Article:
Mental Capacity and Delegations
The loss of capacity can be a gradual process through illness such as dementia, or instantaneous as a result of an accident. However it occurs it is often distressing, and it can create legal issues for family and loved ones if certain provisions are not in place.
If a loved one has lost capacity and there is no Lasting Power of Attorney (LPA) in place then an application for a Delegation would need to be made to the Court for consent to manage that person’s property and financial affairs or to have authority to make decisions about their health and welfare. The process is complex and expert medical evidence will need to be submitted. If the Court decides to appoint you as a Delegate you will fall under the supervision of the Court and any important decisions that need to be made will usually be made by the Court or require its blessing.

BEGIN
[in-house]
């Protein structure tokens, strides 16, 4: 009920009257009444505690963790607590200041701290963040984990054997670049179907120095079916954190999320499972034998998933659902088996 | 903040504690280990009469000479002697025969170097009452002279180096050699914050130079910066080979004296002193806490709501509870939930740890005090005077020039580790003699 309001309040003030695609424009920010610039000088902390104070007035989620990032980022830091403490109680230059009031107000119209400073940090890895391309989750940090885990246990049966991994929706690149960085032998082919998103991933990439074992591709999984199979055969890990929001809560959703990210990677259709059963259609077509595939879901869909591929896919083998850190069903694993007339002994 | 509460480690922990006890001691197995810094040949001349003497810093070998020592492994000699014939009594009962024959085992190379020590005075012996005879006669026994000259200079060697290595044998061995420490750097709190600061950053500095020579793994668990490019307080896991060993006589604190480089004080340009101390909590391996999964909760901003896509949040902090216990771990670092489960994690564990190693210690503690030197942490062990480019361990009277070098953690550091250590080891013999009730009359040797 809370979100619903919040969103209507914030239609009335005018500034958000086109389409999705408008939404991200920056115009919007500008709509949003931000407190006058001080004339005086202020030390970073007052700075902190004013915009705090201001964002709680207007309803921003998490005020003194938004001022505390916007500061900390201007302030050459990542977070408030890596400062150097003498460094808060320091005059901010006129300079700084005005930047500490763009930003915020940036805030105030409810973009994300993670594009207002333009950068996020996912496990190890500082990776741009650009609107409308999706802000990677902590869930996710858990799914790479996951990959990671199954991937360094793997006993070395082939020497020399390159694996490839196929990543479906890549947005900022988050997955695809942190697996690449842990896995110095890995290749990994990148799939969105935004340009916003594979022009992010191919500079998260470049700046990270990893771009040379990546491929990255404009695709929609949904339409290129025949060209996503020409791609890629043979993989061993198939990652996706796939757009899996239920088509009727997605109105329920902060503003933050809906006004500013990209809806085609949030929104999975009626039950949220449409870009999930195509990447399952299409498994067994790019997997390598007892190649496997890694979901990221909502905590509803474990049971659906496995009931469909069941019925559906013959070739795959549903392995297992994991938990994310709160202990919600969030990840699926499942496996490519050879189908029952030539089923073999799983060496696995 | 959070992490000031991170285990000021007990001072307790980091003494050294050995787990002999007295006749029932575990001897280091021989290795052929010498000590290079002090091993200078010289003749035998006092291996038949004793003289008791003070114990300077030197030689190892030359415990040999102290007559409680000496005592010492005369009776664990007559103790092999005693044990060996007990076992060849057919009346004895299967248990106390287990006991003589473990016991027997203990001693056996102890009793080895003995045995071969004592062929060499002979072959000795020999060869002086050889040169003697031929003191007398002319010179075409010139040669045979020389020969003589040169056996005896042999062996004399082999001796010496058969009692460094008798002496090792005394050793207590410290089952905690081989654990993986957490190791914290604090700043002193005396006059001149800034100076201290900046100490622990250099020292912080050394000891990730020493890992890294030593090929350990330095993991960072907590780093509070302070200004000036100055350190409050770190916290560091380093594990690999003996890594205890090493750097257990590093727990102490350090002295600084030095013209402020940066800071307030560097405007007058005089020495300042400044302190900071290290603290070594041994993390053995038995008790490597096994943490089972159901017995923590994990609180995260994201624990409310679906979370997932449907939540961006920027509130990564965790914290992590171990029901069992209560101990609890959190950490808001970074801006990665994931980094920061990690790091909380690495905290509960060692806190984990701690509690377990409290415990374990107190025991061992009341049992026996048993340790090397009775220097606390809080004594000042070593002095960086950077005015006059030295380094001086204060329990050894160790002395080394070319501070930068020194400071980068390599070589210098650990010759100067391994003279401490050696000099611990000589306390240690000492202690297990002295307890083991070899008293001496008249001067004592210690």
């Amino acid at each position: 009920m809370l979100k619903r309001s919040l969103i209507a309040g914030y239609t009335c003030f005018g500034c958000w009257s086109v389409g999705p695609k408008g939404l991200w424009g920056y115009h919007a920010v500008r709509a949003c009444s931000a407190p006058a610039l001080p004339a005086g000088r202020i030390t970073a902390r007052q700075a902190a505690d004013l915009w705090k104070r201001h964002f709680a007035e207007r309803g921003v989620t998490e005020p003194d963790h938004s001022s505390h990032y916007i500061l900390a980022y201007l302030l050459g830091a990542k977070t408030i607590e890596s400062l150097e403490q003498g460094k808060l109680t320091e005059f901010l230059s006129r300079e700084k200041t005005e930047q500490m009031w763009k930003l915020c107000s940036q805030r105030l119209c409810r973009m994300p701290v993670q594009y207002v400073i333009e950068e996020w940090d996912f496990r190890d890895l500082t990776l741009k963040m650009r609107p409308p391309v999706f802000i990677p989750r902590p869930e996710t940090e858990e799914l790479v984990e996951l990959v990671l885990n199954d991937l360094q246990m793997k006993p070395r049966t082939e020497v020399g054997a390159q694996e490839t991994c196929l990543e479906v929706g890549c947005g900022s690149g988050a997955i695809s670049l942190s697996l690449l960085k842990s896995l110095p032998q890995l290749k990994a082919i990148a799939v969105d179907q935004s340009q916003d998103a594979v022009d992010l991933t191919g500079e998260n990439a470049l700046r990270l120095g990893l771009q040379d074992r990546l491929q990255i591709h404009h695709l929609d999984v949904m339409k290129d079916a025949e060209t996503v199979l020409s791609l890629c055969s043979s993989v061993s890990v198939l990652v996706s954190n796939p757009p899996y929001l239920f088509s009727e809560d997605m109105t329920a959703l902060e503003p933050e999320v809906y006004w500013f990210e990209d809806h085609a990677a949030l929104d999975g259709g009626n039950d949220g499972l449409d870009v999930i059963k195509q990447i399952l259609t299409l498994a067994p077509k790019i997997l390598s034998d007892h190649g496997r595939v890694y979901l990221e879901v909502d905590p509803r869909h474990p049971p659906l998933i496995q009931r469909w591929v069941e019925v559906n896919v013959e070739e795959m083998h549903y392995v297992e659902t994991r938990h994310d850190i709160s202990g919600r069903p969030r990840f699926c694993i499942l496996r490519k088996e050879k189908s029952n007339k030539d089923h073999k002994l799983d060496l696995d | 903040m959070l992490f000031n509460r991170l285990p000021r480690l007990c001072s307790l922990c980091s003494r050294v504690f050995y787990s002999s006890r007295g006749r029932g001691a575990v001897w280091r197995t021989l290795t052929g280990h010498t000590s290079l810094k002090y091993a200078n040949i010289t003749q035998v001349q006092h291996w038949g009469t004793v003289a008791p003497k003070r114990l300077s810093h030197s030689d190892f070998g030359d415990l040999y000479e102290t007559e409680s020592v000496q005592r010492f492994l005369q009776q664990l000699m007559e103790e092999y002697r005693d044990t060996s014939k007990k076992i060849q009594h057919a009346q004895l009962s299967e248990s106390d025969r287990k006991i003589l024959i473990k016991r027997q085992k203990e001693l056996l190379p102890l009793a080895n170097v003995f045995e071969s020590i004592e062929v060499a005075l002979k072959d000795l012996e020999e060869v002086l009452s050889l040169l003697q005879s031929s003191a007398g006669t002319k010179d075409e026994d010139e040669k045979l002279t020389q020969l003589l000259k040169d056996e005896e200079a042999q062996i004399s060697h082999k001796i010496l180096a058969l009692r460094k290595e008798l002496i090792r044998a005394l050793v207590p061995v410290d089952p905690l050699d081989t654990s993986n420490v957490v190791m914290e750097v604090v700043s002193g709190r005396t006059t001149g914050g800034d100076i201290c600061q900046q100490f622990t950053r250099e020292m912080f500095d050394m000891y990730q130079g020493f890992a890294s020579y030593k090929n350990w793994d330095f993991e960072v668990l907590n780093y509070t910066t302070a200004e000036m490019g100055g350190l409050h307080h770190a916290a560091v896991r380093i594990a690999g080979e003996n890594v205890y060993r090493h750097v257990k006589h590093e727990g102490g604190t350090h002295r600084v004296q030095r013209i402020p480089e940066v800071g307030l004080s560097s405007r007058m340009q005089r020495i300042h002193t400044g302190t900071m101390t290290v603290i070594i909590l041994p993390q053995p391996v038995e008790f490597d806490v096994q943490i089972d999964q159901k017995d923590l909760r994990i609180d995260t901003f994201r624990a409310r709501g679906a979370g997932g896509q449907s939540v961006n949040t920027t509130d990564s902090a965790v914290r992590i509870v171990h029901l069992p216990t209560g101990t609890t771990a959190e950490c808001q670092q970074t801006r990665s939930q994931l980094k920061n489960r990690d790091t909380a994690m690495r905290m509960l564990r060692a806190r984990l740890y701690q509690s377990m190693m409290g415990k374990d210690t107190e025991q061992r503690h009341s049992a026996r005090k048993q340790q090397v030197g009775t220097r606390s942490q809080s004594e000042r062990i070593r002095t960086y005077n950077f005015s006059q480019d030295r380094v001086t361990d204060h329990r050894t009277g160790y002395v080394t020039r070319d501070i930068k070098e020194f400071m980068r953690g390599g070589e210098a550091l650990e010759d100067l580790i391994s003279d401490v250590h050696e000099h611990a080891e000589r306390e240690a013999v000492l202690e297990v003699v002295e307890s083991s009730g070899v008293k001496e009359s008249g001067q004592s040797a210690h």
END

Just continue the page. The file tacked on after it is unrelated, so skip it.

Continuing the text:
If the person who loses capacity or is suspected of losing capacity is a power holder or beneficiary of a trust, or a business owner this can create additional issues. We understand that this can often be a delicate situation and the individual concerned may be unwilling or unable to accept that their judgement may be impaired. Conversely if your capacity is being called into question and you are in disagreement, we can help make sure your rights and wishes are upheld. We can advise upon the legal test for capacity and how the loss of capacity of an individual may affect the operation of a business or the administration of a trust.
For a free 30 minute information session contact us on 01534 733030 or email firstname.lastname@example.org